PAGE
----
Monday, 28 May 2012

Three Sisters

Monday 28th May 2012
A misty start to the day

A long, hot day today. So I pottered, taking the chance to do a little weeding here and there and peruse the garden. When we moved in we inherited a strawberry patch, which pretty much gets on with things by itself. Plenty of flowers this year, so I'm looking forward to a bumper crop of strawberries.

Cuckoo, Cuckoo
A cuckoo hung around the farm all day, affording excellent views, first singing from one of the old ash trees, then perching on a fencepost alongside the orchard.I don't know whether it's the same cuckoo that visits every year. I heard the other day that the five satellite-tagged birds which survived the winter in Africa have not fared so well on their return journey, with three perishing before they could get back here to breed. Anyway, back to 'our' cuckoo. I wonder which species it parasitises. Every morning I am serenaded by a reed warbler by the pig pen and a sedge warbler in a bush across Don's field. I think they compete with each other for the title of most persistent songster. Of the two, I prefer the reed warbler's song. Not so scratchy. As for the cuckoo, apparently they're evolved to choose one particular species.

Thriving herbs
The herb garden is really thriving too. Plants I've struggled with in the past have developed into healthy, strong specimens. The patch next to the stables is very stony, the remnants of old buildings I think, and the herbs absolutely love the poor soil and good drainage. 
Thyme, Oregano, Mace, Angelica,
Mace, Rosemary, Sage and Mint.
A splash of chive flowers. I am growing more of these from seed to spread around the potager.
A towering angelica plant.
A biennial which self-seeds easily.
Destructive chickens
Meanwhile, the chickens have been busy demolishing the mulch of grass cuttings that I had so carefully placed around the young willow cuttings and the edible hedgerow. I think they can stay confined to their luxurious pen for a while now. Besides, they need to keep the grass down in there.

The Globe Artichoke bed.
The globe artichoke bed should be a lot more impressive in a month or so.
As the air cooled in the evening, I set myself to planting out the six globe artichoke seedlings which I have so lovingly raised in the greenhouse. They have been in the coldframe for a couple of weeks waiting for warm soil and gentle weather.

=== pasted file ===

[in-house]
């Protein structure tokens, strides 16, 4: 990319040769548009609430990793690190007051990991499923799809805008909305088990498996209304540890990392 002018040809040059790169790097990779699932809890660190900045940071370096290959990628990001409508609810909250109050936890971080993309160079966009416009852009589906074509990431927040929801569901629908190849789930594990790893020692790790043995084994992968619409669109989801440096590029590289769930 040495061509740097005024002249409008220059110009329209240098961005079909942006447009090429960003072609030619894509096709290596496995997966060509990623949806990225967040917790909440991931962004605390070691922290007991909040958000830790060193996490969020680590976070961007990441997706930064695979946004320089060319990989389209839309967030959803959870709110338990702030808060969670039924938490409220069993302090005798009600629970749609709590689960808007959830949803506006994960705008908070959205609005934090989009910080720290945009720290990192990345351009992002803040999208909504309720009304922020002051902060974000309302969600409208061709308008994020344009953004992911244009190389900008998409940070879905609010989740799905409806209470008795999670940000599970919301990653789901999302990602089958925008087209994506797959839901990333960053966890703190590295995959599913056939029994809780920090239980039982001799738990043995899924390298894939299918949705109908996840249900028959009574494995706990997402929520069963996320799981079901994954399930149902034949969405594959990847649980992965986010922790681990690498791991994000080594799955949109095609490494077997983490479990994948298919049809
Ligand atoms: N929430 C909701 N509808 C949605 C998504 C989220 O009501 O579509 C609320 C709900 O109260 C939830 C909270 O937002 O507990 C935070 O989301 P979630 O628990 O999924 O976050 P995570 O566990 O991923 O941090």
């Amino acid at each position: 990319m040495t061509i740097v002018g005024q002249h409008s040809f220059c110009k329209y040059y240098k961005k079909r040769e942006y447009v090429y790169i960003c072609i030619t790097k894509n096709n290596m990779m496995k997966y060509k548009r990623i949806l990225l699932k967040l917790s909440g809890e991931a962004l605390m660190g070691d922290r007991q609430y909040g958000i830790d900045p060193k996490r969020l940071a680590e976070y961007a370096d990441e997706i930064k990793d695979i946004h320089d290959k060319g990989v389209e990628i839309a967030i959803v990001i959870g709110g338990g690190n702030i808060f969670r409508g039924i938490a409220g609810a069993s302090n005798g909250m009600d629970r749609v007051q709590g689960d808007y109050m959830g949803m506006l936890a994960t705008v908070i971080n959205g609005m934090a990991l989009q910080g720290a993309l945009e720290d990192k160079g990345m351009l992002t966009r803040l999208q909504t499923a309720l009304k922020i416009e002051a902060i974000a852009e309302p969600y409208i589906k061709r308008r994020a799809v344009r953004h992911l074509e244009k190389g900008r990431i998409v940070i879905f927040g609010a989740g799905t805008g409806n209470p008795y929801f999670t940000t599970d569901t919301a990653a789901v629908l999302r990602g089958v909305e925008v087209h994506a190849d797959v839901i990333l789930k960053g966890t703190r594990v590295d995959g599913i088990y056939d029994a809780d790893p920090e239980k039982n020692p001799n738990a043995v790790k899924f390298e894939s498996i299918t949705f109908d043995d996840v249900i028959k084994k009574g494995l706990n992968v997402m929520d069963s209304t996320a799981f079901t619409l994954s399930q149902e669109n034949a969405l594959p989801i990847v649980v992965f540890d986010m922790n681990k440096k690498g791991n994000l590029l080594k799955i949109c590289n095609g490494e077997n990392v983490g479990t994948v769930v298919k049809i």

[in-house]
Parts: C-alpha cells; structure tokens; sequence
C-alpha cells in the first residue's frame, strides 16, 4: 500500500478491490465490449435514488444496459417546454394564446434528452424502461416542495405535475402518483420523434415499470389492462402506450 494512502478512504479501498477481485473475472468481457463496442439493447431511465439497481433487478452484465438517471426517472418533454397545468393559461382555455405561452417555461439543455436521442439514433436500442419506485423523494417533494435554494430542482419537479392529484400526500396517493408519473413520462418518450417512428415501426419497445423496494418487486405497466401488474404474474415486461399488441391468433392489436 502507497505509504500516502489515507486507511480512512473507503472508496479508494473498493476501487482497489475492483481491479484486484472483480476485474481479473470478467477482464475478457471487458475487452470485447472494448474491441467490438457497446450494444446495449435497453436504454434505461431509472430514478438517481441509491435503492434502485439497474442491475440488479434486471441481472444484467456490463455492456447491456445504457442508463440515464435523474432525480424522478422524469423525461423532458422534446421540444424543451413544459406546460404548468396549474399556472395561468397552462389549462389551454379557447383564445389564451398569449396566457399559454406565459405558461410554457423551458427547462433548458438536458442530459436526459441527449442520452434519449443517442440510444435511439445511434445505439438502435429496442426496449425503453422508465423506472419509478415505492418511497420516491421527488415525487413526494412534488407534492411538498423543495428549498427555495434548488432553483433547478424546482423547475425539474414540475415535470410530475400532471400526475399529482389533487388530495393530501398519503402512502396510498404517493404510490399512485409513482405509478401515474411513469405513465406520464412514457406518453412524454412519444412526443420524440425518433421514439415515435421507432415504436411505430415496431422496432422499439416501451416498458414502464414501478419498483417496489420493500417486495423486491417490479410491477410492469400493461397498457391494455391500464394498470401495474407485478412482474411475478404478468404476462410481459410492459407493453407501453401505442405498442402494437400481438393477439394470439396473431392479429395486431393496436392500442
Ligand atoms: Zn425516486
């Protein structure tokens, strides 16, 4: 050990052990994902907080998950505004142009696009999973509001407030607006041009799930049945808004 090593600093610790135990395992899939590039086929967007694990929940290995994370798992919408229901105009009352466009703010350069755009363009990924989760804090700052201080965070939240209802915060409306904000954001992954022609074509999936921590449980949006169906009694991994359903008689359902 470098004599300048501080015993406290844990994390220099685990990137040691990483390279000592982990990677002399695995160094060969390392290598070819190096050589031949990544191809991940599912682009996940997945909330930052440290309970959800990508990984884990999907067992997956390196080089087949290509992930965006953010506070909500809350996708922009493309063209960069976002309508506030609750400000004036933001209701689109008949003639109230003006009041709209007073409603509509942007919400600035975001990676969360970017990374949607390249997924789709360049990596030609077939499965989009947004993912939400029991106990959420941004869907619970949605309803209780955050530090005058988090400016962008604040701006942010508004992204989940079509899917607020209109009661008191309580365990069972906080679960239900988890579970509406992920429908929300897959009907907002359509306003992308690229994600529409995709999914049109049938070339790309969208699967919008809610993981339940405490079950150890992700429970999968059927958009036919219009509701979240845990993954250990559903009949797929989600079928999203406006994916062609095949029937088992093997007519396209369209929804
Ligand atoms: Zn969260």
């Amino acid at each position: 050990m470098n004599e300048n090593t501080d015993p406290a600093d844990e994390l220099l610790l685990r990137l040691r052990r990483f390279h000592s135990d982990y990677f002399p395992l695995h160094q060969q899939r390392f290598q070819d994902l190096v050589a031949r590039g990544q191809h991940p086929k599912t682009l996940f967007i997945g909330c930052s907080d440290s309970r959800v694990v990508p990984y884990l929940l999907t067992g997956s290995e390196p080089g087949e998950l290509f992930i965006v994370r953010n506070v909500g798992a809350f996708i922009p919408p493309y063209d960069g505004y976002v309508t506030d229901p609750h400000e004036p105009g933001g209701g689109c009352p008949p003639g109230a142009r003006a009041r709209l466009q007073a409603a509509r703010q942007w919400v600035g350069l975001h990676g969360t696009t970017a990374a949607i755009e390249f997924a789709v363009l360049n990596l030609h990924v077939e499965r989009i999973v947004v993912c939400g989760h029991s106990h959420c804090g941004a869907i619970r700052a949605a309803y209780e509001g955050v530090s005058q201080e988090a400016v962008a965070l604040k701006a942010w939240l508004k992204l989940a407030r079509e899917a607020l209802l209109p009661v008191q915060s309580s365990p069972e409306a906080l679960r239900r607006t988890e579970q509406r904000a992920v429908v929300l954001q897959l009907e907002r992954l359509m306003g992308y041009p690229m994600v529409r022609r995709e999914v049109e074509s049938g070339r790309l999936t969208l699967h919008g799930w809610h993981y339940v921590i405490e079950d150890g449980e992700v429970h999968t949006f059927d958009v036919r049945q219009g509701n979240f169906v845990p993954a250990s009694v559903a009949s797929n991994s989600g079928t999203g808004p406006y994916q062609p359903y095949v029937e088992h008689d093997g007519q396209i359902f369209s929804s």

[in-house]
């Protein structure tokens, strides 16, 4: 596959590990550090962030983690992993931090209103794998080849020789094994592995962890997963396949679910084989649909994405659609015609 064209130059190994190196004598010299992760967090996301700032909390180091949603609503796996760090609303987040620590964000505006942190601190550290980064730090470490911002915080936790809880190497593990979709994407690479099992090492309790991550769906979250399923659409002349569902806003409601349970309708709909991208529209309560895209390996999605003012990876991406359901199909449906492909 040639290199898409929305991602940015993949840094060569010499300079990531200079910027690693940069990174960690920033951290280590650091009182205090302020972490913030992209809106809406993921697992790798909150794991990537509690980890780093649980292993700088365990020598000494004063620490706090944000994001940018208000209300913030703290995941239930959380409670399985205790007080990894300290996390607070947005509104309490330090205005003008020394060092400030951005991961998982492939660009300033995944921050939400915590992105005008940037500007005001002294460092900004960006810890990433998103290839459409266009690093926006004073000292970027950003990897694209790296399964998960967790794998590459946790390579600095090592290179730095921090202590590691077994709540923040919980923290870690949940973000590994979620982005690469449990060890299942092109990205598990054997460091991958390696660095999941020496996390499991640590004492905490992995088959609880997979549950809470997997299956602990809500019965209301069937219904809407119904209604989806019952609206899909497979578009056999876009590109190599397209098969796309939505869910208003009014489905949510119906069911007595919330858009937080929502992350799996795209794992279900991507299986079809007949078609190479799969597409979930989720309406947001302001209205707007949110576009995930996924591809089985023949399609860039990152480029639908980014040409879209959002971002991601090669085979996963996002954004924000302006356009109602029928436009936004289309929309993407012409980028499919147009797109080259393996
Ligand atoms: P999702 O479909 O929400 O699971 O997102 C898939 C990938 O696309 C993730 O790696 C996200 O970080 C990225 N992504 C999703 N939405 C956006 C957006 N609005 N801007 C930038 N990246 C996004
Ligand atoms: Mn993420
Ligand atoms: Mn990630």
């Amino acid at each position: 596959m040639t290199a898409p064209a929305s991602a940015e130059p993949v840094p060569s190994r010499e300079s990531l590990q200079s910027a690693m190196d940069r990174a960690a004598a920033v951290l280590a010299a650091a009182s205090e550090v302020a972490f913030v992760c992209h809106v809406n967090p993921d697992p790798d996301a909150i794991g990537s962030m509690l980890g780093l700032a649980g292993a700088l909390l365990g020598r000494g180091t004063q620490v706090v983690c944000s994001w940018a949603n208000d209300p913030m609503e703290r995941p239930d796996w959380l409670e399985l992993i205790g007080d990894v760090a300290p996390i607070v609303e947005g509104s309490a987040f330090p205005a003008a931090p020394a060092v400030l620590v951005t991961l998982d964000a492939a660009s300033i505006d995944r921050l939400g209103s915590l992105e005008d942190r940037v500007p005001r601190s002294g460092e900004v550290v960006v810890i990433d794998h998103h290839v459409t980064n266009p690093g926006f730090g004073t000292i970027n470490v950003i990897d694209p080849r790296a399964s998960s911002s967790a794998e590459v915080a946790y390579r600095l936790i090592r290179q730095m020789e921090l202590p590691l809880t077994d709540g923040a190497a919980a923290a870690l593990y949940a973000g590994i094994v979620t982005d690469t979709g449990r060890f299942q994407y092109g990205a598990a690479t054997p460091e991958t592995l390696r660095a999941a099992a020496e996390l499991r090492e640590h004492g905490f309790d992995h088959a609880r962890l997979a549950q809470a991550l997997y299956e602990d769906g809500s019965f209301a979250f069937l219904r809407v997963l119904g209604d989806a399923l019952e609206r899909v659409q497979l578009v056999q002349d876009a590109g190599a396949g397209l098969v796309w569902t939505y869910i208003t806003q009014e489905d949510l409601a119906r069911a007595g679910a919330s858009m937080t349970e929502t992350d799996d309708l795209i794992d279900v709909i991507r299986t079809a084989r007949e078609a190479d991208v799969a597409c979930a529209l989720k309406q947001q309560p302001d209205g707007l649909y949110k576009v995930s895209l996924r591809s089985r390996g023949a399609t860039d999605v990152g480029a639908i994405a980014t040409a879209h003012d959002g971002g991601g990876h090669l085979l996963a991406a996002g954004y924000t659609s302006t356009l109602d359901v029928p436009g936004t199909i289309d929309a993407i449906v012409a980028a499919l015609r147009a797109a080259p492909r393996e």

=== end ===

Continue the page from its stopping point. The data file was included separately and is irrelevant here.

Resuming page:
I've already planted a mixture of allium bulbs around the bed, and I will add chives when the seedlings come on. In the main part of the bed, as an understorey, I've sown Nigella (Love-In-A-Mist) Moody Blues, as well as four carefully placed giant sunflowers, a variety which towers and produces multiple blooms over a long period. The globe artichokes are protected in their milk carton greenhouses, but they'll need to be kept well watered, especially in this period of fierce sunshine.  

Three Sisters
The young sweetcorn plants had a brilliant germination rate this year and are now outgrowing their paper pots and modules. Sweetcorn is usually planted in blocks, as it is wind pollinated, usually 15 to 18 inches apart.
But this year I'm trying a different system, Three Sisters, which I've alluded to previously. It is certainly gardening chic, but has received mixed reviews. The central principle is one of three vegetables (corn, beans and squashes) sharing space and benefiting each other. But get it wrong and one gets outcompeted or the whole thing becomes a mess. So I searched widely on the internet and decided to follow this system...

My sweetcorn is a supersweet variety, Sweetcorn Lark, from Four plants in a tight square, with climbing Pea Bean (for dried beans) sown alongside. I collected seeds of this bean last year, so I've sown generously as germination was patchy last year. I can always thin out if I achieve surprising success.

In between these groups of plants, I've transplanted seedlings of a variety of squashes and courgettes, protected with SlugKill (clay granules, no nasty poisons) and milk carton cloches.

Potentially a very exciting bed, I'll let you know how things go.

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